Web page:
economy grows by 0.6%
Britain’s economy grew by 0.6 percent
in the second quarter of 2002, less than economists had previously
estimated, the government said in revised figures released recently.
Statistics released earlier had
put the second quarter increase in the gross domestic product
at 0.9 percent compared to the first quarter of the year.
The fall was blamed on a manufacturing
contraction. Manufacturing output declined for the sixth consecutive
quarter, dropping 0.7 percent, said the Office of National Statistics.
Output in the service sector grew
by 0.6 percent, with retail, wholesale and auto sales all climbing,
the office said.
Household expenditure rose 1.2
percent. The British economy grew by 2.2 percent in 2001, and
by 0.6 percent in the second quarter of last year.
predicts weaker economic growth
The European Union Commission revised
down its spring forecast of economic growth in the euro zone
from 1.4 percent to "unlikely to exceed 1 percent."
"There is a high level of uncertainty,"
said Economic and Monetary Affairs Commissioner Pedro Solbes
in the preface to the Commission’s quarterly report on the euro
currency area, which was released recently.
Solbes pointed to falls in "stock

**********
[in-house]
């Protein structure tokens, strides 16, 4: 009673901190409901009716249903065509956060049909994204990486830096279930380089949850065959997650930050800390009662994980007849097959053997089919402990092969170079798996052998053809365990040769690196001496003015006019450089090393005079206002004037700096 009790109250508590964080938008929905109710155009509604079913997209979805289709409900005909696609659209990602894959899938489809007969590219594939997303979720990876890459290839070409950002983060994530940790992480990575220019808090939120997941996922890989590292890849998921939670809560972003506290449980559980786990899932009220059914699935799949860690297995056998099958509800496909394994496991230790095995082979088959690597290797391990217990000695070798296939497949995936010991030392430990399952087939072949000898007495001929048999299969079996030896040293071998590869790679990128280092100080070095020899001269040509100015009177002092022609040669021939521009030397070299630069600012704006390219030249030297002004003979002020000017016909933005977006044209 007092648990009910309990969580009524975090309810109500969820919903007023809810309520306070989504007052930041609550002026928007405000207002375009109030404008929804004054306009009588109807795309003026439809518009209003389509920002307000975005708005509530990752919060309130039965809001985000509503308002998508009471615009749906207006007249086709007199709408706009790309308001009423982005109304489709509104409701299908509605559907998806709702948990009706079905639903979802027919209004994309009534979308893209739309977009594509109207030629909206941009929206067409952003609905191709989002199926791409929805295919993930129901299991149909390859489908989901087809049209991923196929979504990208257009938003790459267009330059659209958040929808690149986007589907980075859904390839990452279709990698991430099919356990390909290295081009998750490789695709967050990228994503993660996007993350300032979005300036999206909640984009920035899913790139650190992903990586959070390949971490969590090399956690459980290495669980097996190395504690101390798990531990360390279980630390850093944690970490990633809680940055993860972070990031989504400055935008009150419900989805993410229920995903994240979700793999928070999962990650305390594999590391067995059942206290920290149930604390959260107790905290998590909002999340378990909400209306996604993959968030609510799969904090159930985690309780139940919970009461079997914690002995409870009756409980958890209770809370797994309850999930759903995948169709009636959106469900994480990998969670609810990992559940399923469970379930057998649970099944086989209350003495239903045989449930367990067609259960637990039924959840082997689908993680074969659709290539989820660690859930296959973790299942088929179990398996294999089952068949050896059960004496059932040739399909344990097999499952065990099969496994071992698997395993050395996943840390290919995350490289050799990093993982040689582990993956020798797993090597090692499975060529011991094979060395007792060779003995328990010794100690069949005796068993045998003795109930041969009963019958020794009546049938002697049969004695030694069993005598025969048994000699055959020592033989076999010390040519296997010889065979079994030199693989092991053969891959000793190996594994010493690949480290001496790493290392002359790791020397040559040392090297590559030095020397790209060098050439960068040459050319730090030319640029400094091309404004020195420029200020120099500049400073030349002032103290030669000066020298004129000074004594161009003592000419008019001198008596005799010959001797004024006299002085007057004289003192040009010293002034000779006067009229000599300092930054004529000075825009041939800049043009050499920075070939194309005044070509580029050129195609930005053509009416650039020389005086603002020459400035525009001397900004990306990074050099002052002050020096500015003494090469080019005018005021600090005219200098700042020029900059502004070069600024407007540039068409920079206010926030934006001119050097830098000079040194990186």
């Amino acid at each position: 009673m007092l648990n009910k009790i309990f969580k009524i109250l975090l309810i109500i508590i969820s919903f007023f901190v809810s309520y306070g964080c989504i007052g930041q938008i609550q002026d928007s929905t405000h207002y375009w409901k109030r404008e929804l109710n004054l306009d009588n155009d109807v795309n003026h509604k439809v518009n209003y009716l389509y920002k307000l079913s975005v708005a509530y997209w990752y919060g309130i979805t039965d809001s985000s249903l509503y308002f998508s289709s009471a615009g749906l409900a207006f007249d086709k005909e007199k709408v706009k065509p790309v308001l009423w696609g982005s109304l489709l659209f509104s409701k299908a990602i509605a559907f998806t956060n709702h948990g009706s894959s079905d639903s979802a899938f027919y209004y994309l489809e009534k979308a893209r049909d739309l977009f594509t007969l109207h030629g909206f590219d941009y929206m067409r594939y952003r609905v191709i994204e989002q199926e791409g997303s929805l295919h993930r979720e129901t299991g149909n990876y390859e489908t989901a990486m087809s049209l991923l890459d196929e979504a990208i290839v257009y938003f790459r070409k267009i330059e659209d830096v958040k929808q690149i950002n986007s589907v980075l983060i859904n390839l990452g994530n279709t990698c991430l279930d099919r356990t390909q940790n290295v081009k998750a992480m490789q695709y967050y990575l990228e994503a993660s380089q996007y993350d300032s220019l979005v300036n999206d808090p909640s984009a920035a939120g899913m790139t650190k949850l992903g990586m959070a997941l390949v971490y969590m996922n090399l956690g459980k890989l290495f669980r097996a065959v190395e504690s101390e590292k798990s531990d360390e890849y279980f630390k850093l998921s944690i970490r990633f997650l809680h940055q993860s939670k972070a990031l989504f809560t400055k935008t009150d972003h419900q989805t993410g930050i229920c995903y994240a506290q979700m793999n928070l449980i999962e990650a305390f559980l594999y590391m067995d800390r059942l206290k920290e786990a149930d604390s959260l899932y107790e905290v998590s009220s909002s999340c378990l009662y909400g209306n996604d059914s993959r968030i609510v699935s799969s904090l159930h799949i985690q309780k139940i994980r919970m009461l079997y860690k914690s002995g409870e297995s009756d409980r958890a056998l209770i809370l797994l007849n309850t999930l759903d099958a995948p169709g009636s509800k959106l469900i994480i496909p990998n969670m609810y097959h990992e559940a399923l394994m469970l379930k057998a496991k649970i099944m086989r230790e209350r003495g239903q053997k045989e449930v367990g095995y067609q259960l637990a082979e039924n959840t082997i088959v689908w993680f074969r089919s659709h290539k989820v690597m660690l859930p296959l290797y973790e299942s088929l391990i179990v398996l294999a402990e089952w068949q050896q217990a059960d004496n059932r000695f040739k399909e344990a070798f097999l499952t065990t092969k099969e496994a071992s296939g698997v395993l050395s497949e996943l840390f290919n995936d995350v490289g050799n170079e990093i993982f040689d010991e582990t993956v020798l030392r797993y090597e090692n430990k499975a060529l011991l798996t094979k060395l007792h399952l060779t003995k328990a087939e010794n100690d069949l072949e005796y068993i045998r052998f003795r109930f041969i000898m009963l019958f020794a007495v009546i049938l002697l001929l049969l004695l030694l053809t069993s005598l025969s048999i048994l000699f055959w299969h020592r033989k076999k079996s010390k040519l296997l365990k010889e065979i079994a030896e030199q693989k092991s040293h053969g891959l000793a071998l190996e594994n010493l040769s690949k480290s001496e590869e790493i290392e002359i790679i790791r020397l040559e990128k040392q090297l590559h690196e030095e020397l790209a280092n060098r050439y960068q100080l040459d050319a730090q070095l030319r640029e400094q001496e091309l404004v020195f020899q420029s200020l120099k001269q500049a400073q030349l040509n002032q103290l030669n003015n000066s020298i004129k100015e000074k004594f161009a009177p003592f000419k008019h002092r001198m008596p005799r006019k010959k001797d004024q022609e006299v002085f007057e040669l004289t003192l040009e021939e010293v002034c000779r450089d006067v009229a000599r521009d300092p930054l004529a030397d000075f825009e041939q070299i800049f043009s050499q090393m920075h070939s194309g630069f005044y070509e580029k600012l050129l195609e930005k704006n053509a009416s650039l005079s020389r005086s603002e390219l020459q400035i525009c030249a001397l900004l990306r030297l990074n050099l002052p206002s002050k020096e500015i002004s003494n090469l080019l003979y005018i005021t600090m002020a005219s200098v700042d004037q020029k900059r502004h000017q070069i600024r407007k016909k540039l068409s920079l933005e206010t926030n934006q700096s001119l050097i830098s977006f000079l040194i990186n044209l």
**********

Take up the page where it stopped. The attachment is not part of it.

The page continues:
market price, weaker than expected external demand, to the increase
in oil prices and to the economic crises in some Latin American
countries" for the pessimistic picture.
As a result, Solbes said unemployment
is unlikely to fall again this year.
budget deficit widens
The German government has widened
its forecast for the country’s budget deficit this year to 2.9
percent of gross domestic product from a previous estimate of
2.5 percent, the finance ministry said recently.
Finance minister Hans Eichel informed
the European Union’s executive Commission of the figure a ministry
spokesman said on customary condition of anonymity.
The move came two days after Chancellor
Gerhard Schroeder’s center-left government narrowly won re-election,
and just as a European Comission paper said for the first time
that Germany’s annual deficit might exceed the 3 percent ceiling
imposed by the 12 nations using the euro currency.
gearing up for privatization
France is pressing ahead with plans
to sell of some big holdings in French companies, but will have
to make a huge cash injection into France Telecom, Finance and
economy minister Francis Mer said recently.
According to an advance copy of
remarks he was due to make on the French radio station Radio
Classique, Mer said the state would reduce its holding in Air
France, which currently stands at 54.4 percent, "probably within
six months to a year", when stock market conditions improved.
He also said that the state was
studying ways of selling off its remaining 9.5 percent stake
in the Credit Lyonnais bank.
The bank’s other two biggest shareholders,
France’s biggest bank Credit Agricole, and German insurance
giant Allianz, through its French unit AGF, are interested in
increasing their stake in Credit Lyonnais.
However Mer refused to comment
on the possibility of the state selling its stake to either
The current French government came
to power earlier this year vowing to privatize numerous industrial
holdings, especially the state owned energy giants EDF and GDF.